Mona Charen

The defamation of Paul Ryan as a racist for noting the multigenerational persistence of joblessness in troubled neighborhoods is more than just another episode of hysterical name-calling by the left. The episode represents, in microcosm, the left's intellectual bankruptcy.

Ryan's comments were not just true and well-intentioned; they were obviously so. Even if Ryan were not already known for his lifelong commitment to anti-poverty efforts for all races, even if he had not regularly accompanied John L. Lewis on his annual pilgrimage to the Edmund Pettus Bridge in Selma, Ala., and even if he had not agitated to do more 2012 campaign events in minority neighborhoods, the words he used on Bill Bennett's program tell the story.

After referring to our "tailspin" of a culture in which too many men are disconnected from the world of work and family life, Ryan said, "Everyone has got to get involved. So this is what we talk about when we talk about civil society, if you're driving from the suburbs to the sports arena downtown by these blighted neighborhoods, you can't just say: 'I'm paying my taxes and government is going to fix that.' You need to get involved. You need to get involved yourself -- whether through a good mentor program or some religious charity, whatever it is to make a difference. And that's how we help resuscitate our culture."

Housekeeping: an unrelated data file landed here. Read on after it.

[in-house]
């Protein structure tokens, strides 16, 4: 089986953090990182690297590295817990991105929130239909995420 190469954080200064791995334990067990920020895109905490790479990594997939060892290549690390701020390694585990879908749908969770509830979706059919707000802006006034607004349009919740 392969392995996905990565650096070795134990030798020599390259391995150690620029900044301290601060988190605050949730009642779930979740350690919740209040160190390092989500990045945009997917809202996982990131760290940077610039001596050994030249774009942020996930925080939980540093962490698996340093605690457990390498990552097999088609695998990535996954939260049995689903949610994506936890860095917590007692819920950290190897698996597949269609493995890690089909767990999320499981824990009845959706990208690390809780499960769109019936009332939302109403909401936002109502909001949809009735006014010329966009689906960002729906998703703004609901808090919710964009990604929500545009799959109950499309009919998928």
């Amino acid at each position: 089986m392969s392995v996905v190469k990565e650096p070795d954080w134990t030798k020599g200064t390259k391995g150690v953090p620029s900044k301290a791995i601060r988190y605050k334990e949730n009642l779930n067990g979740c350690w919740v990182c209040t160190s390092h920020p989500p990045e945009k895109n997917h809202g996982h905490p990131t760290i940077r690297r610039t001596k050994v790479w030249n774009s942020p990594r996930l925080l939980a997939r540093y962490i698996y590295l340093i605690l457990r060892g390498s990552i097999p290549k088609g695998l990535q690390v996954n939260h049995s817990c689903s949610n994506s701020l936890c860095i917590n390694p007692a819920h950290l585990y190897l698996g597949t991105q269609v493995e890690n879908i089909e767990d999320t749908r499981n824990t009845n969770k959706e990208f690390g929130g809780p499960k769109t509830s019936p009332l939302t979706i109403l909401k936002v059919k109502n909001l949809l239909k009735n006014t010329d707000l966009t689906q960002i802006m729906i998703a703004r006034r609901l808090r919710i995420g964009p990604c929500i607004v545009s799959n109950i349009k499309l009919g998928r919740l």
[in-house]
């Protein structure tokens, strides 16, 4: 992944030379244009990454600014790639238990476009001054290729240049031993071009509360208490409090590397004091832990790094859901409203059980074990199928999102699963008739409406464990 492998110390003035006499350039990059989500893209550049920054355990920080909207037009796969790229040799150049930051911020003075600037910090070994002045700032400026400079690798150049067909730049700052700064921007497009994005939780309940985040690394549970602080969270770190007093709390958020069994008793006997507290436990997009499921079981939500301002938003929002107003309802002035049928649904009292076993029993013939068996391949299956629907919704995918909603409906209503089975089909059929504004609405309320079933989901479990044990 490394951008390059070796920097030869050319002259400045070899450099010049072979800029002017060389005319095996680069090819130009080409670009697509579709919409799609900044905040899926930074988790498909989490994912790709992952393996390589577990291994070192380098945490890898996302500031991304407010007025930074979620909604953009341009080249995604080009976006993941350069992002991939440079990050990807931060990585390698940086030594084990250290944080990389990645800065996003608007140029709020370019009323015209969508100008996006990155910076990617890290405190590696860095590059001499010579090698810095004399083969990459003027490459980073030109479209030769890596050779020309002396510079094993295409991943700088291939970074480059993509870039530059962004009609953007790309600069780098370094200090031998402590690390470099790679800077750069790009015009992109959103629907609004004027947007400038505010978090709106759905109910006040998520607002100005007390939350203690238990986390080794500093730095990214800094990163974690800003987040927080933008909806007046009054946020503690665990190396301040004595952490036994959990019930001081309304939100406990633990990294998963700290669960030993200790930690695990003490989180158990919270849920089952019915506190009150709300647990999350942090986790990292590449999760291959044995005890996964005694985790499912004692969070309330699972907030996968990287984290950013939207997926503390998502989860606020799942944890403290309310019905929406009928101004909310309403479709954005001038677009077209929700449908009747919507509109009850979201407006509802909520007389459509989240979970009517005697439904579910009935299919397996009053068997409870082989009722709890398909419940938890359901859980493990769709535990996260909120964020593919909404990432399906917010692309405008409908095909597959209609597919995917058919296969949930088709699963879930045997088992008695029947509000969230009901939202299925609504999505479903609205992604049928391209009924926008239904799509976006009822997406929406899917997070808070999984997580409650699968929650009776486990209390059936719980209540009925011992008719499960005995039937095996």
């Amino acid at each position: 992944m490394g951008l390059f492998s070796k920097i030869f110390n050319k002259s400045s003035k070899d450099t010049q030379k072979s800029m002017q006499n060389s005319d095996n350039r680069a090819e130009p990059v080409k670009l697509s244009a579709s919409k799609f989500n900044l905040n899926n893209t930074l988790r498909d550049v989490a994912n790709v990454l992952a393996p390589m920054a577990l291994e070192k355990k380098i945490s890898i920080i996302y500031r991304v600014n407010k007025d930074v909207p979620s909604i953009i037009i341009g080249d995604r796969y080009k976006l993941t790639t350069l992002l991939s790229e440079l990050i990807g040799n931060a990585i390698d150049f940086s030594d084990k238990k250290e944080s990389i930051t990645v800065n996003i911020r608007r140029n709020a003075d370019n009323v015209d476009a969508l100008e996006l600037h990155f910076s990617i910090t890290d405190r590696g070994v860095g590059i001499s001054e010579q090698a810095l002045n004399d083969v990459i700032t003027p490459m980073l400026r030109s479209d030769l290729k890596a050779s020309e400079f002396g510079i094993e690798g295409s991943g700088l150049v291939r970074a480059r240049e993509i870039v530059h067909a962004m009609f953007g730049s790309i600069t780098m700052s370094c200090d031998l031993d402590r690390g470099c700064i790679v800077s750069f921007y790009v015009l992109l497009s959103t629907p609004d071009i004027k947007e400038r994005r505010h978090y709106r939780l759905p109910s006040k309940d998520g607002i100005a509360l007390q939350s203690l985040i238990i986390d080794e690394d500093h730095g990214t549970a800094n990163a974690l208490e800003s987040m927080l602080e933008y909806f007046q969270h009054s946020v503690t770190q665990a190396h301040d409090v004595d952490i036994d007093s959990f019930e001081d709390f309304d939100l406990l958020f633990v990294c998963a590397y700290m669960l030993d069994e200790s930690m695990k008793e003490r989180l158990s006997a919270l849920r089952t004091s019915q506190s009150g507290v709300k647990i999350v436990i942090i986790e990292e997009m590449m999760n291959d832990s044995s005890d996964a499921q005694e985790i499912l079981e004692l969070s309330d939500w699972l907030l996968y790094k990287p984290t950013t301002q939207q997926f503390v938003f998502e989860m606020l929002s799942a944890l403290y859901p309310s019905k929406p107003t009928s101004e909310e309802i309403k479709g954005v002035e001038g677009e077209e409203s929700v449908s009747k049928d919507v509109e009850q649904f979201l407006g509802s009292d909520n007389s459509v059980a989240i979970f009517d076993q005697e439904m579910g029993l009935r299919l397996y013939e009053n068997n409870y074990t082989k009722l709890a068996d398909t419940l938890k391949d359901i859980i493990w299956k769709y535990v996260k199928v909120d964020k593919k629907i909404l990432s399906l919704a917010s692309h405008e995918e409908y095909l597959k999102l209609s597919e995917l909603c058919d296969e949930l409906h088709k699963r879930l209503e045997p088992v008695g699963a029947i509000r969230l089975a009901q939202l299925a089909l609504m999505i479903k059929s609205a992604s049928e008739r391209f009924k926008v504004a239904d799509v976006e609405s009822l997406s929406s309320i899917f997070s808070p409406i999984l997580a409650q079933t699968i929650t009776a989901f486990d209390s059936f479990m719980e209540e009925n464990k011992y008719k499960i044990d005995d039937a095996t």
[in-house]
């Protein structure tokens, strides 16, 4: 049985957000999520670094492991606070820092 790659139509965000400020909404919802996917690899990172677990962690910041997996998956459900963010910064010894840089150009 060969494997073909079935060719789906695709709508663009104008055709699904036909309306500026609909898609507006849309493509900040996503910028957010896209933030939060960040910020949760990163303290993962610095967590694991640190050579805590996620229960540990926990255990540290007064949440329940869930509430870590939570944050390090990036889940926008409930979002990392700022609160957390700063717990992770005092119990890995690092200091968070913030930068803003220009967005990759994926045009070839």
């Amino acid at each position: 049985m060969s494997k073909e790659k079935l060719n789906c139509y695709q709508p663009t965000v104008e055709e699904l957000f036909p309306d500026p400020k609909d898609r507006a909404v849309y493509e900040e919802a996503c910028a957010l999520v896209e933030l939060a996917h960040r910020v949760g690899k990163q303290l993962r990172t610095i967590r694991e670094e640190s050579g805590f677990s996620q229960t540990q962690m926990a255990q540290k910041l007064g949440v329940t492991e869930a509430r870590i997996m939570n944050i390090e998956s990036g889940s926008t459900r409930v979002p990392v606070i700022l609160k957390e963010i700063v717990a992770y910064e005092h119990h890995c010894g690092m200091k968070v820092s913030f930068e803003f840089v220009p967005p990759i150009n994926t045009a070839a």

As Rich Lowry has observed, Ryan's comments were indistinguishable in every respect from comments President Barack Obama has made many times. Ryan's accusers know this perfectly well. Their grubby eagerness to engage in character assassination must be understood as part of a strategy. Demonizing the right is the only weapon that remains to them.

The 2012 campaign was the template. What was the race about? Was it about health care, the state of the economy, foreign policy, energy, growth, poverty, jobs? No. The Obama team succeeded in making it about Mitt Romney and his supposed heartlessness. A post-election poll found that voters preferred Romney on three out of four measures of leadership. On "vision" he prevailed 54-45. On "shares my values," he won 55-42. On "strong leadership," voters preferred Romney by 61-38. But on "cares about the problems of people like me," Obama dominated by 81-18.


Mona Charen

Mona Charen is a syndicated columnist, political analyst and author of Do-Gooders: How Liberals Hurt Those They Claim to Help .
 
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